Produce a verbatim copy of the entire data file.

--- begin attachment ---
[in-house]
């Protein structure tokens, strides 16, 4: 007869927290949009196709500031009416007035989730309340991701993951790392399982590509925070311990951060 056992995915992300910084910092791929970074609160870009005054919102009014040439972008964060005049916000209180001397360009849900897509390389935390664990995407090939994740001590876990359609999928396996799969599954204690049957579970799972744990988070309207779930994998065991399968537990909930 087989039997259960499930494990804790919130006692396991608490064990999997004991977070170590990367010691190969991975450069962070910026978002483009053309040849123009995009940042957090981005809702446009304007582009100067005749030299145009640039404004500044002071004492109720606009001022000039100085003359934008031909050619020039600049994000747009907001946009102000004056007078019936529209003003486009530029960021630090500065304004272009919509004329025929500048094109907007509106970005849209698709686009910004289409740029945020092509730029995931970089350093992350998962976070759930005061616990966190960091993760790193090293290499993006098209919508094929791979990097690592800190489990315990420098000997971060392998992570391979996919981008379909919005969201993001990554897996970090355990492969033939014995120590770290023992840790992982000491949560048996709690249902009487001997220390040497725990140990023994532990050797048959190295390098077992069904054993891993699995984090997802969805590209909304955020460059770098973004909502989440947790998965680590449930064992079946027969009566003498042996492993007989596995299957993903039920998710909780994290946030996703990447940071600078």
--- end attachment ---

[in-house]
């Protein structure tokens, strides 16, 4: 007869927290949009196709500031009416007035989730309340991701993951790392399982590509925070311990951060 056992995915992300910084910092791929970074609160870009005054919102009014040439972008964060005049916000209180001397360009849900897509390389935390664990995407090939994740001590876990359609999928396996799969599954204690049957579970799972744990988070309207779930994998065991399968537990909930 087989039997259960499930494990804790919130006692396991608490064990999997004991977070170590990367010691190969991975450069962070910026978002483009053309040849123009995009940042957090981005809702446009304007582009100067005749030299145009640039404004500044002071004492109720606009001022000039100085003359934008031909050619020039600049994000747009907001946009102000004056007078019936529209003003486009530029960021630090500065304004272009919509004329025929500048094109907007509106970005849209698709686009910004289409740029945020092509730029995931970089350093992350998962976070759930005061616990966190960091993760790193090293290499993006098209919508094929791979990097690592800190489990315990420098000997971060392998992570391979996919981008379909919005969201993001990554897996970090355990492969033939014995120590770290023992840790992982000491949560048996709690249902009487001997220390040497725990140990023994532990050797048959190295390098077992069904054993891993699995984090997802969805590209909304955020460059770098973004909502989440947790998965680590449930064992079946027969009566003498042996492993007989596995299957993903039920998710909780994290946030996703990447940071600078």